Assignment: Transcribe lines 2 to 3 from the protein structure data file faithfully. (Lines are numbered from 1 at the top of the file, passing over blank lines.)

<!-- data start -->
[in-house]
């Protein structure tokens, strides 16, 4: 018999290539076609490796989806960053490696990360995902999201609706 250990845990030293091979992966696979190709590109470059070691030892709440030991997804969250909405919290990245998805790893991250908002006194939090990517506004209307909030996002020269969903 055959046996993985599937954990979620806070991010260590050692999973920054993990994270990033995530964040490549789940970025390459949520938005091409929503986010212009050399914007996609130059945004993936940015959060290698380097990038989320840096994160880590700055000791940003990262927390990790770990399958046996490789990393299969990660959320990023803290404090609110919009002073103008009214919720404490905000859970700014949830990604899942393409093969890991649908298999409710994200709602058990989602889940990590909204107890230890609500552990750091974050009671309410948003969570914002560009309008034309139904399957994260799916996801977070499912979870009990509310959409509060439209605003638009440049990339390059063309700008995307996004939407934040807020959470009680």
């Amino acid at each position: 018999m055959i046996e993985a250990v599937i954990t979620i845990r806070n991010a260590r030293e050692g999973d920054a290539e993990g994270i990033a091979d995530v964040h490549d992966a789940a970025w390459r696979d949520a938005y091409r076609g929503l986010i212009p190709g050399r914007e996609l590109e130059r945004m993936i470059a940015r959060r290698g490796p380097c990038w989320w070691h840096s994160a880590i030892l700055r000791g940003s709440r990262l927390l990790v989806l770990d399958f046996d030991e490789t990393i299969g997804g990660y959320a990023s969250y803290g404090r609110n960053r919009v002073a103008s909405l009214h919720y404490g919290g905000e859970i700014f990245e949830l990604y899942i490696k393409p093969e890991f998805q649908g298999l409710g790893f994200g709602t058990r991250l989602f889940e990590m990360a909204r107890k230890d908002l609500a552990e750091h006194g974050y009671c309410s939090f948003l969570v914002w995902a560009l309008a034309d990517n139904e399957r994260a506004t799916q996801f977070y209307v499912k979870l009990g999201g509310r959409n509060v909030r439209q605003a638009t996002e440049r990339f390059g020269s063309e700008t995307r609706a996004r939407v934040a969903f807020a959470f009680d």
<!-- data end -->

């Protein structure tokens, strides 16, 4: 018999290539076609490796989806960053490696990360995902999201609706 250990845990030293091979992966696979190709590109470059070691030892709440030991997804969250909405919290990245998805790893991250908002006194939090990517506004209307909030996002020269969903 055959046996993985599937954990979620806070991010260590050692999973920054993990994270990033995530964040490549789940970025390459949520938005091409929503986010212009050399914007996609130059945004993936940015959060290698380097990038989320840096994160880590700055000791940003990262927390990790770990399958046996490789990393299969990660959320990023803290404090609110919009002073103008009214919720404490905000859970700014949830990604899942393409093969890991649908298999409710994200709602058990989602889940990590909204107890230890609500552990750091974050009671309410948003969570914002560009309008034309139904399957994260799916996801977070499912979870009990509310959409509060439209605003638009440049990339390059063309700008995307996004939407934040807020959470009680």
């Amino acid at each position: 018999m055959i046996e993985a250990v599937i954990t979620i845990r806070n991010a260590r030293e050692g999973d920054a290539e993990g994270i990033a091979d995530v964040h490549d992966a789940a970025w390459r696979d949520a938005y091409r076609g929503l986010i212009p190709g050399r914007e996609l590109e130059r945004m993936i470059a940015r959060r290698g490796p380097c990038w989320w070691h840096s994160a880590i030892l700055r000791g940003s709440r990262l927390l990790v989806l770990d399958f046996d030991e490789t990393i299969g997804g990660y959320a990023s969250y803290g404090r609110n960053r919009v002073a103008s909405l009214h919720y404490g919290g905000e859970i700014f990245e949830l990604y899942i490696k393409p093969e890991f998805q649908g298999l409710g790893f994200g709602t058990r991250l989602f889940e990590m990360a909204r107890k230890d908002l609500a552990e750091h006194g974050y009671c309410s939090f948003l969570v914002w995902a560009l309008a034309d990517n139904e399957r994260a506004t799916q996801f977070y209307v499912k979870l009990g999201g509310r959409n509060v909030r439209q605003a638009t996002e440049r990339f390059g020269s063309e700008t995307r609706a996004r939407v934040a969903f807020a959470f009680d």